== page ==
A second subgroup included counseling students (n = 17), social work students (n = 20), and psychology students (n = 21). These students were enrolled in master’s level graduate training programs and were in at least their second year of graduate study. Counseling students ranged in age from 21 to 48 (M = 27.94, SD = 5.97). Social work students ranged in age from 22 to 31 (M = 30.45, SD = 8.56). Psychology students ranged in age from 21 to 32 (M = 24.29, SD = 2.72). Three programs of each discipline (counseling, social work, and psychology) at midsized universities in the Southeast United States were used to recruit volunteers. These students comprised the mental health student group.

The third subgroup included 76 mental health professionals who self-identified as counselors (n = 24), social workers (n = 20), or psychologists (n = 32) who were working in the mental health field and had been employed as such for a minimum of one year. Professional counselors ranged in age from 27 to 61 (M = 45.42, SD = 10.79), professional social workers ranged in age from 28 to 64 (M = 53.30, SD = 9.45), and professional psychologists ranged in age from 28 to 65 (M = 47.16, SD = 12.25). Mental health professionals ranged in years of mental health experience from one to 20 years (M = 14.32, SD = 6.25).

The fourth subgroup of interest included 34 non-mental health professionals. These were professionals who were working in a non-mental health field (business) in the southeast United States. Only professional level participants were included in this group to provide some control for education level as a potential confounding influence. Non-mental health professionals ranged in age from 25 to 64 (M = 43.76, SD = 10.62).

Instrumentation

Social Distance Scale. Social distance was measured by a modified version of a Social Distance Scale developed from the World Psychiatric Association Programme to Reduce Stigma and Discrimination Because of Schizophrenia (2001). Gureje, Lasebikan, Ephraim-Oluwanuga, Olley, and Kola (2005) modified this scale to assess social distance regarding attitudes toward mental illness, as the original scale was designed to measure social distance specifically towards adults with schizophrenia. Gureje et al.’s modified version was used in the current study. Six statements assess various levels of intimacy. For example, the first question asks, “Would you feel afraid to have a conversation with someone who has a mental illness?” Answers are given on a 4-point likert-type scale ranging from definitely (1) to definitely not (4). Item scores are added together to get a total social distance score, with high scores indicating less social distance and lower scores indicating more social distance. The Social Distance Scale had sufficient evidence of internal consistency (α= .81) with the current sample.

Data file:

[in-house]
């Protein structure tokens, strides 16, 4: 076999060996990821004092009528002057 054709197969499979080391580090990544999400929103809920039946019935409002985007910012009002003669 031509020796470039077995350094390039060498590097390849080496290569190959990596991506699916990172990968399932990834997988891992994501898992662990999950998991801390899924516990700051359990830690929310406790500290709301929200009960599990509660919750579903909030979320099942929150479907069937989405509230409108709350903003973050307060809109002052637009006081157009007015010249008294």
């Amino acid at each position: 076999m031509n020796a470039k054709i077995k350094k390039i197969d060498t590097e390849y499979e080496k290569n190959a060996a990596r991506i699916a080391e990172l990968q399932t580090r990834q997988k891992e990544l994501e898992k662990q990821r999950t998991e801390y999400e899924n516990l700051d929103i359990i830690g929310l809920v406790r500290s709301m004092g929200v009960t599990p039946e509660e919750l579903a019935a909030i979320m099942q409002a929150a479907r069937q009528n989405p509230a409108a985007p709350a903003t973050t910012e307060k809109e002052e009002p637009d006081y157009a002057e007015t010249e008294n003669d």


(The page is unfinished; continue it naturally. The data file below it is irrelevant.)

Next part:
Community Attitudes Toward the Mentally Ill. The Community Attitudes Toward the Mentally Ill (CAMI; Taylor & Dear, 1981) was used to assess attitudes towards adults with mental illness. The CAMI was developed from the Opinions of Mental Illness Scale (OMI; Cohen & Struening, 1962) and is a 40-item self-report survey that uses a 5-point likert-type scale (5 = “Strongly agree” to 1 = “Strongly disagree”). Four scales are included on the CAMI: Authoritarianism, Benevolence, Social Restrictiveness, and Community Mental Health Ideology. Authoritarianism is defined by the belief that obedience to authority is necessary and people with mental illness are inferior and demand coercive handling by others. Benevolence is defined as being kind and sympathetic, supported by humanism rather than science. Social Restrictiveness involves beliefs about limiting activities and behaviors such as marriage, having children, and voting among people with a mental illness. Community Mental Health Ideology is defined as a “not in my backyard” attitude toward adults with mental illness, or the belief that adults with mental illness should get treatment, but not in close proximity to me (Taylor & Dear, 1981).

Evidence for internal consistency of the CAMI was clear for three of the four scales with the current sample: Community Mental Health Ideology (α= .86), Social Restrictiveness (α= .80), and Benevolence (α= .81). Only the Authoritarianism subscale (α= .62) was problematic in this research.

Marlowe-Crowne Social Desirability Scale. The Marlowe-Crowne Social Desirability Scale (MCSDS; Crowne & Marlowe, 1960) was included in order to assess the extent to which participants were answering in a socially desirable manner to further validate the attitudes captured by the CAMI and the Social Distance Scale. The MCSDS is the most commonly used social desirability assessment (Leite & Beretvas, 2005) and has demonstrated strong reliability. The original authors obtained a Kuder-Richardson reliability coefficient estimate of .88 (Crowne & Marlowe, 1960). A Cronbach’s alpha of .85 with the current sample provides evidence of reliability with this sample.

Procedure

Potential participants were invited to respond to the survey via electronic email. Email addresses of potential mental health professional participants were obtained from comprehensive statewide lists of the various subgroups of interest. To collect the sample of students, graduate students were contacted via various departmental listservs. Non-mental health professionals were reached through an alumni listserv obtained from a non-mental health training program. Participants were told that the following survey was designed to investigate attitudes towards adults with mental illness. Included in the email was a link to the survey, which was housed at a commercial online site for electronic survey research.